How to Keep the House Warm in the Winter
When the dark and dreary nights start drawing in and the temperature drops, you no doubt start dreaming of the warmth of summer. The temptation is to just crank up the heating to maximum, but this is both expensive and bad for the environment. I’m sharing my 5 tips on how to keep the house warm in the winter to help you be efficient and save energy, which will be both eco-friendly and good for your budget, from insulation to heat loss through the windows to your central heating!
5 Tips for Keeping the House Warm in the Winter
Check if there are any insulation improvements you can make
This doesn’t mean you need to own a loft or have masses of work done. Insulation can be as simple as getting some lagging to wrap around pipes to make them more efficient. Pipe lagging takes seconds to fit and wraps around your hot water pipes, meaning your pipes are warmer for longer and protected against the cold – raising efficiency. Foam insulation can also be used to fill any gaps, cracks or even at the back of cupboards to make them better insulated.
Of course if you do own a loft, it’s critical to get it evaulated for insulation. Warm air rises and if your loft isn’t insulted you could be losing all your heat straight out the roof, forcing your heating system to be constantly working to keep up with it – definitely not efficient!
Get a central heating and boiler check
Most houses these days already have central heating, but if yours doesn’t, it’s definitely worth looking into central heating systems. These are the most efficient and cost-effective ways to heat your house. Although the cost of installation is initally expensive (we spent £5,000 when renovating our 3 bedroom house to buy and install central heating), it’s well worth it for the savings you will make on the electric bill, and the comfort levels that you’ll experience from having a warm house! Electric or gas fires simply can’t compare for heating an entire building.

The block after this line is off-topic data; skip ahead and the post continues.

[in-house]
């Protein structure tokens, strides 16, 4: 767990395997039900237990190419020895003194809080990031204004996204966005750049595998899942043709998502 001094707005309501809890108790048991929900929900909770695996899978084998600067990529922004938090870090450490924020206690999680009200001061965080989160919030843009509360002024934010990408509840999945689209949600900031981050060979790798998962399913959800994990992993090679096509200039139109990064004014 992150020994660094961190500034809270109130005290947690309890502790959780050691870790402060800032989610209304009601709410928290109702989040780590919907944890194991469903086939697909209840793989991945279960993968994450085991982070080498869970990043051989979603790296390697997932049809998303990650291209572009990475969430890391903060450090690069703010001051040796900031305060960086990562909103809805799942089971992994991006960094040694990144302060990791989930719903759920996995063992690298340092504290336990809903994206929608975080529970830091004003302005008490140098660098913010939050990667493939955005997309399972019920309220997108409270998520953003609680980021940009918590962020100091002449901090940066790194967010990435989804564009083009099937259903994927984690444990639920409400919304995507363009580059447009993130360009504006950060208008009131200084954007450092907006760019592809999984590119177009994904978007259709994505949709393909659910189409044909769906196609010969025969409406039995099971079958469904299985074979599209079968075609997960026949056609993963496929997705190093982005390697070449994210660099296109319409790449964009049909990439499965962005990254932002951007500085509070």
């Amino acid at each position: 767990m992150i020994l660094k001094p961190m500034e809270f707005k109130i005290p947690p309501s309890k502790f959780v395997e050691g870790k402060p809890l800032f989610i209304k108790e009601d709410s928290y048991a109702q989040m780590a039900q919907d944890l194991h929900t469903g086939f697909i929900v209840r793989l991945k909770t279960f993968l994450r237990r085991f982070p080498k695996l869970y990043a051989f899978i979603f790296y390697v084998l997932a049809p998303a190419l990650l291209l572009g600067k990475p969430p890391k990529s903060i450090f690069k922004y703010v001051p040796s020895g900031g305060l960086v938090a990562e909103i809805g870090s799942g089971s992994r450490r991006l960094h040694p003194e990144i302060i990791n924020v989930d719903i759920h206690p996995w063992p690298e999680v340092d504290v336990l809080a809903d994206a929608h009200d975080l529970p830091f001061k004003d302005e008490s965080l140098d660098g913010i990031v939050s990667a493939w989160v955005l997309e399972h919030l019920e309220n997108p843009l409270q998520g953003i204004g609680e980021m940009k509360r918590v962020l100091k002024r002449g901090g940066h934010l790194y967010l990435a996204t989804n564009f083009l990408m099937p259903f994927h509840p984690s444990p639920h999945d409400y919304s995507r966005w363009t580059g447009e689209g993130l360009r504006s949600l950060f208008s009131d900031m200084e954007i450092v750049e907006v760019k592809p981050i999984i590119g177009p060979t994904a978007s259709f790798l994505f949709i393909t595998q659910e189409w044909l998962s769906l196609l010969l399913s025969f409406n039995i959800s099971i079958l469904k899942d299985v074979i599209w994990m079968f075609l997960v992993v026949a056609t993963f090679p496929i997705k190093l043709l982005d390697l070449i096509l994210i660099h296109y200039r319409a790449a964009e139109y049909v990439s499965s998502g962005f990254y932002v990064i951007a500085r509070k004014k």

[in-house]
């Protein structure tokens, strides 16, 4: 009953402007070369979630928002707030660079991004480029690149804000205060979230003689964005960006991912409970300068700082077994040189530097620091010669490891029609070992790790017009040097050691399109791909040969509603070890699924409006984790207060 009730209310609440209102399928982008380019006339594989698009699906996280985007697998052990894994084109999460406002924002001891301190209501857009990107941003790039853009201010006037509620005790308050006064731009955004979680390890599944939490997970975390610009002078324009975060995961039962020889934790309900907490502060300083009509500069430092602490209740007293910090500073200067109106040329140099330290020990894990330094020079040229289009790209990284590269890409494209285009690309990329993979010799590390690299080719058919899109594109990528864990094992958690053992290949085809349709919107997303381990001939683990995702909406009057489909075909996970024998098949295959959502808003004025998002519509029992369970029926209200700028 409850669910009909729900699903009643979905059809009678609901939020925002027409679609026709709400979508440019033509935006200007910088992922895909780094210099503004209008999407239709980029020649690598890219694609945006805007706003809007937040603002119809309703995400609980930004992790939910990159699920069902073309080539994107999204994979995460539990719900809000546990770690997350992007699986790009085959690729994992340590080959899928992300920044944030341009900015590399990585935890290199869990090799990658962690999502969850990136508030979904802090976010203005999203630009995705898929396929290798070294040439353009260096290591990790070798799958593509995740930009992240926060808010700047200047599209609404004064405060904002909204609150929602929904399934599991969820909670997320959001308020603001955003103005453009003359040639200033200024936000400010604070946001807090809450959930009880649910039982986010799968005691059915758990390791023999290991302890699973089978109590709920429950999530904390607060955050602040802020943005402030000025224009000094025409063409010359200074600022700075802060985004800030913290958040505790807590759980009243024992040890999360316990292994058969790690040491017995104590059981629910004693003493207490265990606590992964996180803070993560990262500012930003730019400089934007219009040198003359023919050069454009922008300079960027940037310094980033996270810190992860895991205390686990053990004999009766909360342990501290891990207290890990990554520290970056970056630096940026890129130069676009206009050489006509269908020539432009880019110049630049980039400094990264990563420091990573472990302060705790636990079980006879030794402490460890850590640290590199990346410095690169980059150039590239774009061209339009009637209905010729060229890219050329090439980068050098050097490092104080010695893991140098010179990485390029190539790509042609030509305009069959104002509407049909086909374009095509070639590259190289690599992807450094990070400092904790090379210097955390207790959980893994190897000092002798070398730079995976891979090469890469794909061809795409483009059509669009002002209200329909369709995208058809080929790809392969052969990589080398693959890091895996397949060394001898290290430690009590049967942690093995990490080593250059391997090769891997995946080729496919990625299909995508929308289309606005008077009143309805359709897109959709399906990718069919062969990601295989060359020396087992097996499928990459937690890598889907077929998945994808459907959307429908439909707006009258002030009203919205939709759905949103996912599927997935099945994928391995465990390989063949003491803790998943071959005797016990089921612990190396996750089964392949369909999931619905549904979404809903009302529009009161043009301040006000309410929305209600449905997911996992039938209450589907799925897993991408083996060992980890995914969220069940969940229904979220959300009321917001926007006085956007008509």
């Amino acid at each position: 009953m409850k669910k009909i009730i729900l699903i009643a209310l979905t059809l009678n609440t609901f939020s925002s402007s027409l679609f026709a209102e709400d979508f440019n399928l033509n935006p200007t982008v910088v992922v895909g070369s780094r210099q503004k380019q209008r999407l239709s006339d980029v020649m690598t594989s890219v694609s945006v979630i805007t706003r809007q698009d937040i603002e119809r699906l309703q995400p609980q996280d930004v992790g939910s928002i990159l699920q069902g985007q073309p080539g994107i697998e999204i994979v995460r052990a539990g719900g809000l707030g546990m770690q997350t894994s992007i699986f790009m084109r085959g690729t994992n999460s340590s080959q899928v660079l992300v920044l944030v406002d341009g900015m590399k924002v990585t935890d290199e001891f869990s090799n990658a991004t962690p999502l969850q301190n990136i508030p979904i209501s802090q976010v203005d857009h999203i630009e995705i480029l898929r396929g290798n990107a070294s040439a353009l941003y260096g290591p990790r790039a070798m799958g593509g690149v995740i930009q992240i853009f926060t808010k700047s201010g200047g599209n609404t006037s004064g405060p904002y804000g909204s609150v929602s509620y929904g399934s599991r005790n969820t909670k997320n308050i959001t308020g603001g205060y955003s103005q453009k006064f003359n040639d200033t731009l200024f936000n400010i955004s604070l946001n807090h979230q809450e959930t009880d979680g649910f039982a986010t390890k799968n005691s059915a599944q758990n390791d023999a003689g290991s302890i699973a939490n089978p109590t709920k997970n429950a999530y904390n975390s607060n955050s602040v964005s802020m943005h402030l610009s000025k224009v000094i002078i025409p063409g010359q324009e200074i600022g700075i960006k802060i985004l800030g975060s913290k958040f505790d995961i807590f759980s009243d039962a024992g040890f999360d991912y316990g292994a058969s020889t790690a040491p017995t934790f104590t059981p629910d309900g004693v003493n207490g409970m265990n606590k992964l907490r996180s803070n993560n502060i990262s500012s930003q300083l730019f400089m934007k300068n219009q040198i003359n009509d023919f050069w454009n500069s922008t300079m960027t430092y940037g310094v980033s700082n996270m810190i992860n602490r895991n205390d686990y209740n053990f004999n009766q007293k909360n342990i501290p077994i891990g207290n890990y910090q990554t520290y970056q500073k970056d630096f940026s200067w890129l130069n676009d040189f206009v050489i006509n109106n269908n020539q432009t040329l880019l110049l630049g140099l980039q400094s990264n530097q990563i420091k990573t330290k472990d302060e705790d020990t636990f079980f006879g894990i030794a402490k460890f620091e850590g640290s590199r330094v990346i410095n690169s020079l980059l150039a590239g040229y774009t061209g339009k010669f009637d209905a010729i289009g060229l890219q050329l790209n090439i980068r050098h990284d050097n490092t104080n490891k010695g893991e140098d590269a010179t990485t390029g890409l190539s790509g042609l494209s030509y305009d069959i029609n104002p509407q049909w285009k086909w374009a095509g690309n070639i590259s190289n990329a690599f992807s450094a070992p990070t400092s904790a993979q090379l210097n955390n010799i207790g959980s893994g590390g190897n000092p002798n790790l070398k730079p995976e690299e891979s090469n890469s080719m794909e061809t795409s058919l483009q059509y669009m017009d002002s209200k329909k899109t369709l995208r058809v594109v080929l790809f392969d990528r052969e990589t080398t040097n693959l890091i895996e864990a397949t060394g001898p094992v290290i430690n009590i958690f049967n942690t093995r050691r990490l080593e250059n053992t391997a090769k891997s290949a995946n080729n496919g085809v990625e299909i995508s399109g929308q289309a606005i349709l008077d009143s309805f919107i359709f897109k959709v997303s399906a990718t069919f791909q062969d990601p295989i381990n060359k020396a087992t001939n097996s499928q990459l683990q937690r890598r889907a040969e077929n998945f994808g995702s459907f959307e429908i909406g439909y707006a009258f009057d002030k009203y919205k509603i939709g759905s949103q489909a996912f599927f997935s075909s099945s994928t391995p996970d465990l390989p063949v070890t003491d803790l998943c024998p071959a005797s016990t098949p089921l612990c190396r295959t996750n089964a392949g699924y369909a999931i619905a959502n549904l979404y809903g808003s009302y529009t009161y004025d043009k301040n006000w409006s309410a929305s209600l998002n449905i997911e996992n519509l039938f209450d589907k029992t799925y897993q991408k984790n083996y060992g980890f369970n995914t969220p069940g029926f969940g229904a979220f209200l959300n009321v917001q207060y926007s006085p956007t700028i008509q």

Every year you will want to do a central heating check, making sure that everything is running well and bleed your radiators. It’s good to get central heating boilers serviced on a yearly basis, to make sure everything is ready for the winter as well.
Consider a smart thermostat for your heating
Setting a timer makes your heating system more efficient by not wasting heat when it’s not needed. You might want to wake up to a warm and cosy house, but when you’re under thick duvets at night, does the heating really need to be working? How about when you’re at work or out for the day? You definitely don’t want to heat an empty house. By setting a timer you can make sure the house is warm for the exact times you need it.
The downside of traditional timers is you need to set them in advance. A smart thermostat like Nest’s Learning Thermostat is now relatively inexpensive to buy and fit and ups your heating to a whole new level. You can then turn things on or off when you’re not home, allowing full flexibility wherever you are. They can also learn from your habits and adjust automatically based on your routine and have lots of other quality of life improvements. Smart technology is everywhere these days, I even use Nest smart smoke and carbon dioxide alarms, which tell me on my phone if there’s a problem whilst I’m not at home!
Take a look at your windows and doors
A lot of warmth escapes through the windows. Open your curtains in the day to allow the warmth to come in through the sunlight, but once the light fades, make sure you close them to keep the warmth trapped overnight. You can get thermal curtains which are extremely good at keeping the warmth in – we use them in our static caravan which doesn’t have central heating and it really does make a difference.
You also want to check that there are no draughts coming in through the windows. You can buy a roll of insulating tape which is really simply to add around windows and doors (it’ll be invisible when they’re closed and blends in well when open) and it’ll plug up any draughts. Window and door draught excludes can also be placed on the floor or window sill.
Check your flooring and roll out a rug
Wooden flooring is currently extremely popular – but it doesn’t provide any floor insulation. You’ll probably find the floor is very cold when you get up in the morning, making you immediately reach for the slippers. Your heat is being lost if you don’t have a rug on the floor, so consider a winter rug in large areas that don’t have carpeting. Your heating bill we be lower and your toes will be appreciative too!
This is a collaborative post.